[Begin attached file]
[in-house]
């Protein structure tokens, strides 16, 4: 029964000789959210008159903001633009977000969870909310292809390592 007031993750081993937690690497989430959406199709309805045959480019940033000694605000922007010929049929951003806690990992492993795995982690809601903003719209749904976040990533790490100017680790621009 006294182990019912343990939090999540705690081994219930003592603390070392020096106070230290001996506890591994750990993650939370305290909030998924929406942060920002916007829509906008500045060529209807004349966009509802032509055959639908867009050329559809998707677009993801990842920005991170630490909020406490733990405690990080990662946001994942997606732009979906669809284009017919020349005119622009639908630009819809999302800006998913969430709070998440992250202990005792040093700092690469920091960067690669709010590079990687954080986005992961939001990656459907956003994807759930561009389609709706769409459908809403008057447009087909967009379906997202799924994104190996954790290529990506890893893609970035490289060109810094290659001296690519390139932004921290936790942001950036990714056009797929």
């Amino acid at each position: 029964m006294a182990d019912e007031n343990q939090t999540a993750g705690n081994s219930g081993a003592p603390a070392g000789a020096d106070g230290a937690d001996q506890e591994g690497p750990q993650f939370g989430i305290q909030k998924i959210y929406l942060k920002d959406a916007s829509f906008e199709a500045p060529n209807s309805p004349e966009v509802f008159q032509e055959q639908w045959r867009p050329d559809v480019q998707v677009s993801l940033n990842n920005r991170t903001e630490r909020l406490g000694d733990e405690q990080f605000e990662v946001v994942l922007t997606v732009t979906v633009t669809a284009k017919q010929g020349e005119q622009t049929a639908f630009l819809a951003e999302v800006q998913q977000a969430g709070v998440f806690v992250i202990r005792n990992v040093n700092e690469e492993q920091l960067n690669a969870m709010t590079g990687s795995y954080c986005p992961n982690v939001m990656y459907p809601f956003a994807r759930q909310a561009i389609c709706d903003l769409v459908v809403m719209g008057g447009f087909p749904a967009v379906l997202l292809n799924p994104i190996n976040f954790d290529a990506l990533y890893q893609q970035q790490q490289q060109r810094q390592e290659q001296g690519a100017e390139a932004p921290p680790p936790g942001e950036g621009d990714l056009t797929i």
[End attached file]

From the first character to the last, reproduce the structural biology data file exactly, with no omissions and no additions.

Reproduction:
[in-house]
């Protein structure tokens, strides 16, 4: 029964000789959210008159903001633009977000969870909310292809390592 007031993750081993937690690497989430959406199709309805045959480019940033000694605000922007010929049929951003806690990992492993795995982690809601903003719209749904976040990533790490100017680790621009 006294182990019912343990939090999540705690081994219930003592603390070392020096106070230290001996506890591994750990993650939370305290909030998924929406942060920002916007829509906008500045060529209807004349966009509802032509055959639908867009050329559809998707677009993801990842920005991170630490909020406490733990405690990080990662946001994942997606732009979906669809284009017919020349005119622009639908630009819809999302800006998913969430709070998440992250202990005792040093700092690469920091960067690669709010590079990687954080986005992961939001990656459907956003994807759930561009389609709706769409459908809403008057447009087909967009379906997202799924994104190996954790290529990506890893893609970035490289060109810094290659001296690519390139932004921290936790942001950036990714056009797929």
């Amino acid at each position: 029964m006294a182990d019912e007031n343990q939090t999540a993750g705690n081994s219930g081993a003592p603390a070392g000789a020096d106070g230290a937690d001996q506890e591994g690497p750990q993650f939370g989430i305290q909030k998924i959210y929406l942060k920002d959406a916007s829509f906008e199709a500045p060529n209807s309805p004349e966009v509802f008159q032509e055959q639908w045959r867009p050329d559809v480019q998707v677009s993801l940033n990842n920005r991170t903001e630490r909020l406490g000694d733990e405690q990080f605000e990662v946001v994942l922007t997606v732009t979906v633009t669809a284009k017919q010929g020349e005119q622009t049929a639908f630009l819809a951003e999302v800006q998913q977000a969430g709070v998440f806690v992250i202990r005792n990992v040093n700092e690469e492993q920091l960067n690669a969870m709010t590079g990687s795995y954080c986005p992961n982690v939001m990656y459907p809601f956003a994807r759930q909310a561009i389609c709706d903003l769409v459908v809403m719209g008057g447009f087909p749904a967009v379906l997202l292809n799924p994104i190996n976040f954790d290529a990506l990533y890893q893609q970035q790490q490289q060109r810094q390592e290659q001296g690519a100017e390139a932004p921290p680790p936790g942001e950036g621009d990714l056009t797929i």